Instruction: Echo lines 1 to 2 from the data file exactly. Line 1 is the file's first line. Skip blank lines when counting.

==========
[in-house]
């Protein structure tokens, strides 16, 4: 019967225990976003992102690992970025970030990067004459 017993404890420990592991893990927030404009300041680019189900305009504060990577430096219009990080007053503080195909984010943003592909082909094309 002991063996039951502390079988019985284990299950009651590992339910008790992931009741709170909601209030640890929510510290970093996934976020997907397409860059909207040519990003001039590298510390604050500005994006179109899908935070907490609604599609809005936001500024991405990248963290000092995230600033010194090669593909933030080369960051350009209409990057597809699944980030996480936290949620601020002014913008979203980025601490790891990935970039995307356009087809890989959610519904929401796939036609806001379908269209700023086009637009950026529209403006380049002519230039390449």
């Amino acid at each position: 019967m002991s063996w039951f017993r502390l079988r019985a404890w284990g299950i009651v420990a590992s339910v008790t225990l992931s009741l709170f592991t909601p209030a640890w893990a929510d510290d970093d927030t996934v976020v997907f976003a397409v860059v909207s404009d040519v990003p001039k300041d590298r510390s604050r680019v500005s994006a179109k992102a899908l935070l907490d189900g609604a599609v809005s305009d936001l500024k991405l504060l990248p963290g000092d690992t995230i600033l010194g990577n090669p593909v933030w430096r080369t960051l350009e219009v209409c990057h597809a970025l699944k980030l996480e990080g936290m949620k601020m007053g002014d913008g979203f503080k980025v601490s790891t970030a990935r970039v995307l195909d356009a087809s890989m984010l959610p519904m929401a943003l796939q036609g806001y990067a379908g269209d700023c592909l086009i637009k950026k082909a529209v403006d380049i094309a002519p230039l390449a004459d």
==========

[in-house]
């Protein structure tokens, strides 16, 4: 019967225990976003992102690992970025970030990067004459 017993404890420990592991893990927030404009300041680019189900305009504060990577430096219009990080007053503080195909984010943003592909082909094309 002991063996039951502390079988019985284990299950009651590992339910008790992931009741709170909601209030640890929510510290970093996934976020997907397409860059909207040519990003001039590298510390604050500005994006179109899908935070907490609604599609809005936001500024991405990248963290000092995230600033010194090669593909933030080369960051350009209409990057597809699944980030996480936290949620601020002014913008979203980025601490790891990935970039995307356009087809890989959610519904929401796939036609806001379908269209700023086009637009950026529209403006380049002519230039390449």